February 25, 2015
New study shows toll of Clostridium difficile infections, role of antibiotic overuse
MDH collaborated with others on national study published in Thursday's New England Journal of Medicine
The Minnesota Department of Health (MDH) has collaborated on a national study that sheds new light on the massive toll of Clostridium difficile - a bacterium that can cause severe, hard-to-treat diarrhea. The study, to be published in Thursday's edition of the New England Journal of Medicine, finds that Clostridium difficile caused an estimated 453,000 infections in the United States in 2011, and was associated with 29,000 deaths - many among vulnerable populations such as nursing home residents.
MDH was among 10 state health departments and universities contributing to the study, which reports that the burden of C. difficile infections (CDI) is greater than previously reported because earlier studies did not always include infections among patients in other health care settings such as outpatient clinics and nursing homes. More than 345,000 cases became ill outside of hospitals, highlighting the importance of prevention measures across the entire spectrum of health care, including nursing homes and outpatient facilities.
The study also found that the risk of CDI increases with age. One third of infections and more than 80 percent of deaths occurred in patients 65 years or older. More than 100,000 nursing home residents develop CDI each year.
Many of the infections could have been prevented with more appropriate prescribing of antibiotics, health officials said. Taking antibiotics is the most important risk factor for developing CDI. Antibiotics can alter beneficial bacteria normally present in the human intestine for several weeks to months. Altering intestinal bacteria puts patients at risk for CDI. More than half of all hospitalized patients will get an antibiotic at some point during their hospital stay, but studies have shown that 30-50 percent of antibiotics prescribed are unnecessary or incorrect. Unnecessary antibiotic use at one facility may lead to patients developing CDI and potentially spreading it to another facility when patients transfer, such as from a hospital to a nursing home.
The national estimates reported in this study are based on surveillance data collected from across diverse U.S. geographic locations, amounting to the largest such study to date. In Minnesota, the study involved four mostly rural counties in central Minnesota: Stearns, Benton, Todd and Morrison. In that region, the rate of community- associated infections, those patients who did not have an overnight stay in a hospital or nursing home, was significantly higher than in the other sites.
Dr. Stacy Holzbauer, epidemiologist and co-author of this research, said the reasons for Minnesota's higher rate of community-associated infections include:
- More than 90 percent of Minnesota patients were tested using a more sensitive method, compared to 50 percent of patient tests in others states. This resulted in Minnesota detecting more cases, especially in outpatient settings.
- Minnesota's study population was more rural than the other sites. Previous studies outside the U.S. have also shown higher rates of community-associated infections in rural areas.
In Minnesota, 80 percent of the community-associated cases had inpatient or outpatient health care exposures and 60 percent had taken antibiotics prior to illness onset. Minnesota researchers found that the most common reasons for antibiotics being prescribed in these patients were for upper-respiratory infections, dental procedures, and skin and urinary tract infections. Antibiotic use for these illnesses is a major driver for over prescribing.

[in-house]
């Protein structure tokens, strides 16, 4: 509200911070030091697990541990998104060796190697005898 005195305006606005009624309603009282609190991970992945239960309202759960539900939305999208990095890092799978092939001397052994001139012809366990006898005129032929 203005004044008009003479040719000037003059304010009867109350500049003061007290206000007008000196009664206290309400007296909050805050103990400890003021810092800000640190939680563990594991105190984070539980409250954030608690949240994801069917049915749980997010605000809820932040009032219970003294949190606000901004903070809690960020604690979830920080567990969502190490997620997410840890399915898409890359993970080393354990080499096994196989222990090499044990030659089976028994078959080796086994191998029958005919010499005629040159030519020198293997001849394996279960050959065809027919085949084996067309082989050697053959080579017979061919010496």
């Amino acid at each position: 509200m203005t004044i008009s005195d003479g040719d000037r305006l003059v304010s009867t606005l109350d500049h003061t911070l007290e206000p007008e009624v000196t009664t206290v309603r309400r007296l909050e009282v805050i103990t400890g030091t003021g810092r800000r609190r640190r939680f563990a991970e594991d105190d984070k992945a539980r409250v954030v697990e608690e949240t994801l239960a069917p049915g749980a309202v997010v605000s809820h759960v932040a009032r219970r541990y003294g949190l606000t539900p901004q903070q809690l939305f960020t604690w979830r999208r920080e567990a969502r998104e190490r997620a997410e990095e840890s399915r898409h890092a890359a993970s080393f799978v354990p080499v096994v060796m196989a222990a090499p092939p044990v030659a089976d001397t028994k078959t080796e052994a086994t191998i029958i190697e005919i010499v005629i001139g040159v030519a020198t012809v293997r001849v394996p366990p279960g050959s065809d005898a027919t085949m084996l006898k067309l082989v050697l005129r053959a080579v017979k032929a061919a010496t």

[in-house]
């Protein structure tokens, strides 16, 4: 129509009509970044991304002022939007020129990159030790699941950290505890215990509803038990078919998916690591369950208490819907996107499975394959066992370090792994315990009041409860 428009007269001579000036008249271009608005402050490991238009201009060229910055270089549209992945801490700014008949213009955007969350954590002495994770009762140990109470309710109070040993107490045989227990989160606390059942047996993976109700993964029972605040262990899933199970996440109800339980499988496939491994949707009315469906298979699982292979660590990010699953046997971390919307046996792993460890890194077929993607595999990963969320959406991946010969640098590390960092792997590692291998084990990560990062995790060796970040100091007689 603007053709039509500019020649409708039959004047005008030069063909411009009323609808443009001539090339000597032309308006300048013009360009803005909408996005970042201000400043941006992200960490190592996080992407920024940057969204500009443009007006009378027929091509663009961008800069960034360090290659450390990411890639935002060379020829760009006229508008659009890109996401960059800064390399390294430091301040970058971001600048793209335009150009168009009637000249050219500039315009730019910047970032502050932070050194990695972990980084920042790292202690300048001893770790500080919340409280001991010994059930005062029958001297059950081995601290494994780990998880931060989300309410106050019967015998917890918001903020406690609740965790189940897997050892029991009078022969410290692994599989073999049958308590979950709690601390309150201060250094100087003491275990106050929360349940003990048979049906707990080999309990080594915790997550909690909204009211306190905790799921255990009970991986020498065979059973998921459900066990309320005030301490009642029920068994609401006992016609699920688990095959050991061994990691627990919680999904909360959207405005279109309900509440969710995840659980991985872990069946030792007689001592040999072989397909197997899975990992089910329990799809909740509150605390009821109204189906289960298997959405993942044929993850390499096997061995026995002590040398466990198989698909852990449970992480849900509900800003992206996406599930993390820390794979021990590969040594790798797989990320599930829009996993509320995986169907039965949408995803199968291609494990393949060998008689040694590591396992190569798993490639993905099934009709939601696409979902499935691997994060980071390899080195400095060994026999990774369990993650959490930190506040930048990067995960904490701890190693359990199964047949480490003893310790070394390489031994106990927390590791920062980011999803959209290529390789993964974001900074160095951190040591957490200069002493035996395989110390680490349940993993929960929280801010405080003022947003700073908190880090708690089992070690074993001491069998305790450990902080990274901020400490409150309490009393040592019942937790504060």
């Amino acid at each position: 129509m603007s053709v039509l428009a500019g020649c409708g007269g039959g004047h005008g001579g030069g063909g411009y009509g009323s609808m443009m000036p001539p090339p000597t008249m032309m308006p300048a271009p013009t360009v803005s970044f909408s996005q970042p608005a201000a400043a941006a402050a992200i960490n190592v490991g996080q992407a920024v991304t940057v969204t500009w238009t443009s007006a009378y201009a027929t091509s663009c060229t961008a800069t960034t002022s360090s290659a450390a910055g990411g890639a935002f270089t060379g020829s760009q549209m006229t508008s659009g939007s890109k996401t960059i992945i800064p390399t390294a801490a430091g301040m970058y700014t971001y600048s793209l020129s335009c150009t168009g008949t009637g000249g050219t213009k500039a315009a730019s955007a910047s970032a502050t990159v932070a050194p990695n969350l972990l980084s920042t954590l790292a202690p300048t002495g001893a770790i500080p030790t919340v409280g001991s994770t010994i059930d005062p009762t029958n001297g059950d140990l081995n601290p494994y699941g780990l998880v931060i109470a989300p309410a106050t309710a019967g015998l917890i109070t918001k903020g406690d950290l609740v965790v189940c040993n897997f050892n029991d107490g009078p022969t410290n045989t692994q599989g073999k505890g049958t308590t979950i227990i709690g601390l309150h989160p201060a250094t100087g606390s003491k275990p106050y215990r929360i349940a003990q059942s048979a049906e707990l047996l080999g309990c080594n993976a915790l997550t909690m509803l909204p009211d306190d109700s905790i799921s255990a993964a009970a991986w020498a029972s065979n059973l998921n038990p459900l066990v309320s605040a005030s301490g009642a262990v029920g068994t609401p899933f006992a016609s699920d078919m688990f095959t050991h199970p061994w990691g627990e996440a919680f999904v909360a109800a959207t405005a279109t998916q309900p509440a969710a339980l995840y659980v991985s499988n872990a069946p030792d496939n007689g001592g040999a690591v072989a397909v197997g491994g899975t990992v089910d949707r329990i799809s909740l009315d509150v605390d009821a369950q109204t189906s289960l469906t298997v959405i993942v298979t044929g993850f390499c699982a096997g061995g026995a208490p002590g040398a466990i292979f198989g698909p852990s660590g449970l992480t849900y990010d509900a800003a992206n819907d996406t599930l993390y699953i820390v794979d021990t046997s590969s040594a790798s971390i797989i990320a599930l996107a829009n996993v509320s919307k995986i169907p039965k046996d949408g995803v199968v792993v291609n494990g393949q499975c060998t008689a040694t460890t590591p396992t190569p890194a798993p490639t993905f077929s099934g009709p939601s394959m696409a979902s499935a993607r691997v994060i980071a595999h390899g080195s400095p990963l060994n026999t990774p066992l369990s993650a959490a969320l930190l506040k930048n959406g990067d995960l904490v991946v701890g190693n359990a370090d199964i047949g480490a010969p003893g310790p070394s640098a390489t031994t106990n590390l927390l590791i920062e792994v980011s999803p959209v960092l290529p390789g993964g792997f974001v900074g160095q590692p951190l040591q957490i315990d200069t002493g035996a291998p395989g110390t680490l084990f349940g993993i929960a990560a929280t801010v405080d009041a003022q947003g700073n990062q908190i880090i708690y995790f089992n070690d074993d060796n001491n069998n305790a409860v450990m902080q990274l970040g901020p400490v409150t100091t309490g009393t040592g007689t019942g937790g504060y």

The heavy burden of CDI, as demonstrated by this study, leads to an excess in health care costs that need to be brought under control, say health officials. Previous studies have estimated excess health care costs related to CDI to be up to $4.8 billion each year for hospitals alone.
"There is clearly a consequence to overprescribing of antibiotics," Holzbauer said. "C. difficile infections can be prevented through improved antibiotic stewardship, following recommended infection control practices and good communication between health care facilities." To prevent more cases of C. difficile, she and CDC say several things need to happen:
- Health care providers need to prescribe and use antibiotics carefully, isolate patients with CDI immediately, and when a patient is transferred, notify the new facility if the patient has CDI.
- Patients should take antibiotics only as prescribed by your health care provider and complete the prescribed course of treatment. Tell your health care provider if you develop diarrhea after taking antibiotics. Wash your hands before eating and after using the bathroom.
- Health care facilities should support better testing, tracking and reporting of CDI and support prevention efforts.
MDH, in partnership with health care providers and facilities, has been at the forefront of efforts to promote antibiotic stewardship, particularly in acute care health care settings. Prevention programs developed have included:
- Partnerships with the Minnesota Hospital Association, StratisHealth (the state's quality improvement organization), Association for Professionals in Infection Control and Epidemiology, and others interested in reducing health care associated infections, including CDI.
- Infection prevention and control resources for hospitals and long-term care facilities.
- CDI information for patients and families.
- An antimicrobial stewardship toolkit for long-term care facilities.
- A guide for antimicrobial stewardship in hospitals.
- An annual antimicrobial stewardship conference for health care providers.
More information on Clostridium difficile and the study can be found at: http://www.health.state.mn.us/divs/idepc/diseases/cdiff/index.html.